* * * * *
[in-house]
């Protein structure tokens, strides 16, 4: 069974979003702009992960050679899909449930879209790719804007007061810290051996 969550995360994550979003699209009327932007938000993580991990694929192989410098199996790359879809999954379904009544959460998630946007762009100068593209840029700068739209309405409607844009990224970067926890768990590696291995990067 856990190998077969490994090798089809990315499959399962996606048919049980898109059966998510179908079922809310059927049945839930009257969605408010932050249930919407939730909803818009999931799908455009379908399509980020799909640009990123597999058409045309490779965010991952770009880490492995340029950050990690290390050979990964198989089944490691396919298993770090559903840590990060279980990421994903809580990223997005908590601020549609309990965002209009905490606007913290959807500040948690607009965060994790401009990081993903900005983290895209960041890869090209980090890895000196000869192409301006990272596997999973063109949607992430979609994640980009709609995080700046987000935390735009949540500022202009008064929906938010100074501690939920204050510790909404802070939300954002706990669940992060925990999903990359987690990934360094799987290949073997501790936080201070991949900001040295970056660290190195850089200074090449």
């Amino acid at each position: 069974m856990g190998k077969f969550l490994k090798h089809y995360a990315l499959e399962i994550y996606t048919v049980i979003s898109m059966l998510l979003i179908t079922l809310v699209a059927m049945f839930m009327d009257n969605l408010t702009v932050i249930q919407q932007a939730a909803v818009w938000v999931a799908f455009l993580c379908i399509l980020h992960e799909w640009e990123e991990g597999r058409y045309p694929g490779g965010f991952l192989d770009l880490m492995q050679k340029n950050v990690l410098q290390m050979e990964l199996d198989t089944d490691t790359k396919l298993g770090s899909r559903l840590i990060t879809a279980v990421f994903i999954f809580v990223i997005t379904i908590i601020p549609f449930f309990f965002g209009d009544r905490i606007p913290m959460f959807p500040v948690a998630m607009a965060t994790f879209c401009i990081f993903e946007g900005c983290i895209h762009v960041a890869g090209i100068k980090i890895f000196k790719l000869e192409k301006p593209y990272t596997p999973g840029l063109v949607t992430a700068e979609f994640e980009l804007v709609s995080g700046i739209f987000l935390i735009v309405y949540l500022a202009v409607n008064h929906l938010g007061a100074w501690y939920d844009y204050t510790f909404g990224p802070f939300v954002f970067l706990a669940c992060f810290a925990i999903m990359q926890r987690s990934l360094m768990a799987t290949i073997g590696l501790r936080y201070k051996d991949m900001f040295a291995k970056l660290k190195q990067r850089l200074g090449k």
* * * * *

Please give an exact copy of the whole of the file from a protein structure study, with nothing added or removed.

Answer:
[in-house]
């Protein structure tokens, strides 16, 4: 069974979003702009992960050679899909449930879209790719804007007061810290051996 969550995360994550979003699209009327932007938000993580991990694929192989410098199996790359879809999954379904009544959460998630946007762009100068593209840029700068739209309405409607844009990224970067926890768990590696291995990067 856990190998077969490994090798089809990315499959399962996606048919049980898109059966998510179908079922809310059927049945839930009257969605408010932050249930919407939730909803818009999931799908455009379908399509980020799909640009990123597999058409045309490779965010991952770009880490492995340029950050990690290390050979990964198989089944490691396919298993770090559903840590990060279980990421994903809580990223997005908590601020549609309990965002209009905490606007913290959807500040948690607009965060994790401009990081993903900005983290895209960041890869090209980090890895000196000869192409301006990272596997999973063109949607992430979609994640980009709609995080700046987000935390735009949540500022202009008064929906938010100074501690939920204050510790909404802070939300954002706990669940992060925990999903990359987690990934360094799987290949073997501790936080201070991949900001040295970056660290190195850089200074090449």
């Amino acid at each position: 069974m856990g190998k077969f969550l490994k090798h089809y995360a990315l499959e399962i994550y996606t048919v049980i979003s898109m059966l998510l979003i179908t079922l809310v699209a059927m049945f839930m009327d009257n969605l408010t702009v932050i249930q919407q932007a939730a909803v818009w938000v999931a799908f455009l993580c379908i399509l980020h992960e799909w640009e990123e991990g597999r058409y045309p694929g490779g965010f991952l192989d770009l880490m492995q050679k340029n950050v990690l410098q290390m050979e990964l199996d198989t089944d490691t790359k396919l298993g770090s899909r559903l840590i990060t879809a279980v990421f994903i999954f809580v990223i997005t379904i908590i601020p549609f449930f309990f965002g209009d009544r905490i606007p913290m959460f959807p500040v948690a998630m607009a965060t994790f879209c401009i990081f993903e946007g900005c983290i895209h762009v960041a890869g090209i100068k980090i890895f000196k790719l000869e192409k301006p593209y990272t596997p999973g840029l063109v949607t992430a700068e979609f994640e980009l804007v709609s995080g700046i739209f987000l935390i735009v309405y949540l500022a202009v409607n008064h929906l938010g007061a100074w501690y939920d844009y204050t510790f909404g990224p802070f939300v954002f970067l706990a669940c992060f810290a925990i999903m990359q926890r987690s990934l360094m768990a799987t290949i073997g590696l501790r936080y201070k051996d991949m900001f040295a291995k970056l660290k190195q990067r850089l200074g090449k």